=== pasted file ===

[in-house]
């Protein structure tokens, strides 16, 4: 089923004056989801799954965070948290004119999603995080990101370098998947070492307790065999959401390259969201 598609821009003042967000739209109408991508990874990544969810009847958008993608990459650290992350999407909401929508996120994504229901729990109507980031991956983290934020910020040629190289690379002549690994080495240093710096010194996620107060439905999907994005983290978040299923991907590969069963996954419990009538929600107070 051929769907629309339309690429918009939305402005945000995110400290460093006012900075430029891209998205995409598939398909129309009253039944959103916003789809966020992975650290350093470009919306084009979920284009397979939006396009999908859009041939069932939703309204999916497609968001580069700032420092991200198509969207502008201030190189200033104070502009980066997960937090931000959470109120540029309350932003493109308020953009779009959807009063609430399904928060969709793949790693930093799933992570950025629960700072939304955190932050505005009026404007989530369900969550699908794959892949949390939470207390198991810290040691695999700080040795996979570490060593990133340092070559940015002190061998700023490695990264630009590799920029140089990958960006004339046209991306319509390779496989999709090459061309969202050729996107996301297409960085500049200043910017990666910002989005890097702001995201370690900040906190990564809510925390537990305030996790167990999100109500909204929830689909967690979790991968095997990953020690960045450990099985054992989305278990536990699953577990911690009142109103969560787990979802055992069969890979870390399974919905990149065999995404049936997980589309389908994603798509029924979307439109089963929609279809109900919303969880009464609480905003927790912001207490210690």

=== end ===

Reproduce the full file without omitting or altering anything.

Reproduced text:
[in-house]
């Protein structure tokens, strides 16, 4: 089923004056989801799954965070948290004119999603995080990101370098998947070492307790065999959401390259969201 598609821009003042967000739209109408991508990874990544969810009847958008993608990459650290992350999407909401929508996120994504229901729990109507980031991956983290934020910020040629190289690379002549690994080495240093710096010194996620107060439905999907994005983290978040299923991907590969069963996954419990009538929600107070 051929769907629309339309690429918009939305402005945000995110400290460093006012900075430029891209998205995409598939398909129309009253039944959103916003789809966020992975650290350093470009919306084009979920284009397979939006396009999908859009041939069932939703309204999916497609968001580069700032420092991200198509969207502008201030190189200033104070502009980066997960937090931000959470109120540029309350932003493109308020953009779009959807009063609430399904928060969709793949790693930093799933992570950025629960700072939304955190932050505005009026404007989530369900969550699908794959892949949390939470207390198991810290040691695999700080040795996979570490060593990133340092070559940015002190061998700023490695990264630009590799920029140089990958960006004339046209991306319509390779496989999709090459061309969202050729996107996301297409960085500049200043910017990666910002989005890097702001995201370690900040906190990564809510925390537990305030996790167990999100109500909204929830689909967690979790991968095997990953020690960045450990099985054992989305278990536990699953577990911690009142109103969560787990979802055992069969890979870390399974919905990149065999995404049936997980589309389908994603798509029924979307439109089963929609279809109900919303969880009464609480905003927790912001207490210690």